Some states have taken more steps than others to ensure that people with disabilities can access the supports they need to participate in legal proceedings, according to a new ranking. (iStock)

Some states have taken more steps than others to ensure that people with disabilities can access the supports they need to participate in legal proceedings, according to a new ranking. (iStock)

A new ranking finds that access to the courts for people with disabilities varies significantly from one state to the next.

In a review of court websites, statutes and regulations from each state, Colorado, Connecticut, Hawaii, Maine, Minnesota and Tennessee all achieved perfect scores when it comes to legal access for those with disabilities.

Meanwhile, Indiana came in dead last, with Idaho, Missouri, Wyoming and Georgia also filling out the ranking’s bottom five.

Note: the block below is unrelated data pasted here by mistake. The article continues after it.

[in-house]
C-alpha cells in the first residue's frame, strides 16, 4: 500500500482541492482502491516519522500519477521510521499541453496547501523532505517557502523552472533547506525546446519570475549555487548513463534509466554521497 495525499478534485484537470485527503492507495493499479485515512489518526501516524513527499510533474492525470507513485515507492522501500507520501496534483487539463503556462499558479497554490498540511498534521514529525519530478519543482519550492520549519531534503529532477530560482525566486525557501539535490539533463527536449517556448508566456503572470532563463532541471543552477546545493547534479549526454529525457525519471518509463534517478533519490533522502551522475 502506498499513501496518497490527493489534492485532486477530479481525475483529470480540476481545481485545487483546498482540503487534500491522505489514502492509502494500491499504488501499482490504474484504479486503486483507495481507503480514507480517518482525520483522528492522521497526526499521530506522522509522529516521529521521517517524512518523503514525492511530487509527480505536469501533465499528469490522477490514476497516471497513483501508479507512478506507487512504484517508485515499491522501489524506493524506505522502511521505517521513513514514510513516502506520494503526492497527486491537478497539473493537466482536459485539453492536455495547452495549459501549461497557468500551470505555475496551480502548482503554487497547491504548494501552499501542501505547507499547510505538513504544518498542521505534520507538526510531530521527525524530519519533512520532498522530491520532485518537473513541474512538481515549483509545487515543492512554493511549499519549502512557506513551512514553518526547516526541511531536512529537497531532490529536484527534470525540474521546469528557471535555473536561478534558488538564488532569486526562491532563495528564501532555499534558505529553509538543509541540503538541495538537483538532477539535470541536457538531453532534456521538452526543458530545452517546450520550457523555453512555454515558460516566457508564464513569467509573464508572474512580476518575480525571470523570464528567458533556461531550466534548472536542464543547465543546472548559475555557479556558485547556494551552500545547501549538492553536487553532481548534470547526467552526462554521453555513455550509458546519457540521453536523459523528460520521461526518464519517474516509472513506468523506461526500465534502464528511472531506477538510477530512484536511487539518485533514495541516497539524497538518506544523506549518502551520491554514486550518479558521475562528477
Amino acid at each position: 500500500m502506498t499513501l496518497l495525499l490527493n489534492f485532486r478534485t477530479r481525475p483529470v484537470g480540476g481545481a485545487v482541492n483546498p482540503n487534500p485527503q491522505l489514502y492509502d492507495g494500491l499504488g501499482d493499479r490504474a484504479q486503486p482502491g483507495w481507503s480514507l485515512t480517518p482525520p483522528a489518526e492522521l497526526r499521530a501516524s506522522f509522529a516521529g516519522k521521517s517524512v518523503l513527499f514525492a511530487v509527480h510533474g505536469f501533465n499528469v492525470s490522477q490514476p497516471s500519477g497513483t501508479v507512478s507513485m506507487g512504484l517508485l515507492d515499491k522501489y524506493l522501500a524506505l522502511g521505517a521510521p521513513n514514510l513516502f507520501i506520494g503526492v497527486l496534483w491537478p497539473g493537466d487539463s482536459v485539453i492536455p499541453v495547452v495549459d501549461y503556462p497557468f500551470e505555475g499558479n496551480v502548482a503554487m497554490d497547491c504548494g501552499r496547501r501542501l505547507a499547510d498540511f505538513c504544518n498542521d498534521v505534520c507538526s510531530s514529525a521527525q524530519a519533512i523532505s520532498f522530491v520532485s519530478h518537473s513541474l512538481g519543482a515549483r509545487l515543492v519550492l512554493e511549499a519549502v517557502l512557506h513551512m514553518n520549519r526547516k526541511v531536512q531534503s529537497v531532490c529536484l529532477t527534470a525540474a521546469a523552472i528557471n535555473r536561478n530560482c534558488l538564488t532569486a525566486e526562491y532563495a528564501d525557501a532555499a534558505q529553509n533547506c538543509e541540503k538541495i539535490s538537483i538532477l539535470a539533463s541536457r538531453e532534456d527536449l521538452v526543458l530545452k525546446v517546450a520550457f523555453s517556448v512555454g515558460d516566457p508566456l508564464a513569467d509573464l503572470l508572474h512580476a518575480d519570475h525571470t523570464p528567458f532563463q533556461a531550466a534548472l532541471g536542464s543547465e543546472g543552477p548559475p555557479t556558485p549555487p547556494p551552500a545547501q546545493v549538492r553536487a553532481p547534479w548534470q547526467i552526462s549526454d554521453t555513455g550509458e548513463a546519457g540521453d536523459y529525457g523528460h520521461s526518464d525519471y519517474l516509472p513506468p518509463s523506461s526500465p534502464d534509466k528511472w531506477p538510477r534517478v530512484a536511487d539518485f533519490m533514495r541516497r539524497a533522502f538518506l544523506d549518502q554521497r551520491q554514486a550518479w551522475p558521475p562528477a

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The “Justice Index,” put together by the National Center for Access to Justice with the aid of law firms and law students at the University of Pennsylvania and the Cardozo School of Law at Yeshiva University, looks at how accessible courts are across the country for people with disabilities and other underserved groups.

States were graded based on how many legal aid attorneys were available and if information about how to request accommodations or file a complaint was readily available on the state judiciary’s website.

The ranking also factored whether laws in each state addressed service dogs in court and if those with disabilities could be charged for sign-language interpreters, among other issues.

Overall, three-quarters of states specify that service animals should be allowed in court and 71 percent of states provide information on their websites about how to request accommodations, the Justice Index found.

What’s more, most states prohibit charging those who are deaf for interpreter services, though just a third give preference to interpreters with training specific to legal settings, according to the review.